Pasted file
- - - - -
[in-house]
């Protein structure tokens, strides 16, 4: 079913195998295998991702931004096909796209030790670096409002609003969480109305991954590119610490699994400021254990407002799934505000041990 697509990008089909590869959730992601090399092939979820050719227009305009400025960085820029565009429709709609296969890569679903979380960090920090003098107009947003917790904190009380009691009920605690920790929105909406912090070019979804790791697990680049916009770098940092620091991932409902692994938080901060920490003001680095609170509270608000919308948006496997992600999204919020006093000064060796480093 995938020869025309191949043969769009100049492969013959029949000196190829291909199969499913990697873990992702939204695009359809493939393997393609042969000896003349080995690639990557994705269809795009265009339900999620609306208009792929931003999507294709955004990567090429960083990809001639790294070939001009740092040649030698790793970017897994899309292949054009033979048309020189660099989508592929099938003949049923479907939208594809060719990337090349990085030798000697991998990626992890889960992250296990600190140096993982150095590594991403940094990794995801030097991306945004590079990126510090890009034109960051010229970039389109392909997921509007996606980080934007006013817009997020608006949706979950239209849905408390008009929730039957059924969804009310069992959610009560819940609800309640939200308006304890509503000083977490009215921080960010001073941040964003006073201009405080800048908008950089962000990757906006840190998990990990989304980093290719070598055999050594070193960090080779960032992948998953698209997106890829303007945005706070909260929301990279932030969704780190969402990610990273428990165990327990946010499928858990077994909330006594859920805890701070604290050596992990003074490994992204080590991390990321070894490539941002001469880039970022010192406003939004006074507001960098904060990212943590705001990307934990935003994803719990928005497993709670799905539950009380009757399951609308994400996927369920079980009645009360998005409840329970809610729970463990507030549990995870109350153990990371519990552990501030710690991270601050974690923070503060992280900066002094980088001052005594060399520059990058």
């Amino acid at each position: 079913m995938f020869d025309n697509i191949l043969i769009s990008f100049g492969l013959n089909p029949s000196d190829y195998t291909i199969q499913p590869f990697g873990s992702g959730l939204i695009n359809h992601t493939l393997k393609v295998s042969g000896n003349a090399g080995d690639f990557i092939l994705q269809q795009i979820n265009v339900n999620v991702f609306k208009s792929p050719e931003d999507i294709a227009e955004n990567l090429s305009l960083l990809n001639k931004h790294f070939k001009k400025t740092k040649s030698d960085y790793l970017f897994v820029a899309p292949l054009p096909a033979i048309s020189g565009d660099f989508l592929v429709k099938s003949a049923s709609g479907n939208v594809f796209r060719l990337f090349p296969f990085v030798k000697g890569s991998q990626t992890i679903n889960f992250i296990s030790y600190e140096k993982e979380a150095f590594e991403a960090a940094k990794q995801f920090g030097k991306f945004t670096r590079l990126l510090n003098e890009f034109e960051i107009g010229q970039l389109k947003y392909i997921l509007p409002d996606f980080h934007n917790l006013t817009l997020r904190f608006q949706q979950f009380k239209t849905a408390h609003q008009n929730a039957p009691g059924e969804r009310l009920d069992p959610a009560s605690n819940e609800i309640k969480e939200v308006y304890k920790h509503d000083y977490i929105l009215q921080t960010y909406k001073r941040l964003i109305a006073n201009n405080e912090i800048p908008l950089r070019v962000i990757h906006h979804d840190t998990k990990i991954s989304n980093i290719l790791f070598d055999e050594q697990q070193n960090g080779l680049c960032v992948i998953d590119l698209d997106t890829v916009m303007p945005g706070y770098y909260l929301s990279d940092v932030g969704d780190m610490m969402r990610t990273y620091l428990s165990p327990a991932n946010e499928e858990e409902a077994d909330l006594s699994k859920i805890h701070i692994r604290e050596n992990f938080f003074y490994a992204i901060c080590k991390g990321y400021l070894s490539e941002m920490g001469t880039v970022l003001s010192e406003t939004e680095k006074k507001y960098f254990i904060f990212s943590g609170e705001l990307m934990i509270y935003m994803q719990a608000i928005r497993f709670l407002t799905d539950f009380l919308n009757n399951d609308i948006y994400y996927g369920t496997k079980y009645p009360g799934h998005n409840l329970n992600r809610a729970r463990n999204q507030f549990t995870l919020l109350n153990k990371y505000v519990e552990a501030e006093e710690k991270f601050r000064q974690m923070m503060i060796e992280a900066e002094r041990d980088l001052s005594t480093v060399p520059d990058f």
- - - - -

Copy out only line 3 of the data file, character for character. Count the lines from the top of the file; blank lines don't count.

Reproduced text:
């Amino acid at each position: 079913m995938f020869d025309n697509i191949l043969i769009s990008f100049g492969l013959n089909p029949s000196d190829y195998t291909i199969q499913p590869f990697g873990s992702g959730l939204i695009n359809h992601t493939l393997k393609v295998s042969g000896n003349a090399g080995d690639f990557i092939l994705q269809q795009i979820n265009v339900n999620v991702f609306k208009s792929p050719e931003d999507i294709a227009e955004n990567l090429s305009l960083l990809n001639k931004h790294f070939k001009k400025t740092k040649s030698d960085y790793l970017f897994v820029a899309p292949l054009p096909a033979i048309s020189g565009d660099f989508l592929v429709k099938s003949a049923s709609g479907n939208v594809f796209r060719l990337f090349p296969f990085v030798k000697g890569s991998q990626t992890i679903n889960f992250i296990s030790y600190e140096k993982e979380a150095f590594e991403a960090a940094k990794q995801f920090g030097k991306f945004t670096r590079l990126l510090n003098e890009f034109e960051i107009g010229q970039l389109k947003y392909i997921l509007p409002d996606f980080h934007n917790l006013t817009l997020r904190f608006q949706q979950f009380k239209t849905a408390h609003q008009n929730a039957p009691g059924e969804r009310l009920d069992p959610a009560s605690n819940e609800i309640k969480e939200v308006y304890k920790h509503d000083y977490i929105l009215q921080t960010y909406k001073r941040l964003i109305a006073n201009n405080e912090i800048p908008l950089r070019v962000i990757h906006h979804d840190t998990k990990i991954s989304n980093i290719l790791f070598d055999e050594q697990q070193n960090g080779l680049c960032v992948i998953d590119l698209d997106t890829v916009m303007p945005g706070y770098y909260l929301s990279d940092v932030g969704d780190m610490m969402r990610t990273y620091l428990s165990p327990a991932n946010e499928e858990e409902a077994d909330l006594s699994k859920i805890h701070i692994r604290e050596n992990f938080f003074y490994a992204i901060c080590k991390g990321y400021l070894s490539e941002m920490g001469t880039v970022l003001s010192e406003t939004e680095k006074k507001y960098f254990i904060f990212s943590g609170e705001l990307m934990i509270y935003m994803q719990a608000i928005r497993f709670l407002t799905d539950f009380l919308n009757n399951d609308i948006y994400y996927g369920t496997k079980y009645p009360g799934h998005n409840l329970n992600r809610a729970r463990n999204q507030f549990t995870l919020l109350n153990k990371y505000v519990e552990a501030e006093e710690k991270f601050r000064q974690m923070m503060i060796e992280a900066e002094r041990d980088l001052s005594t480093v060399p520059d990058f």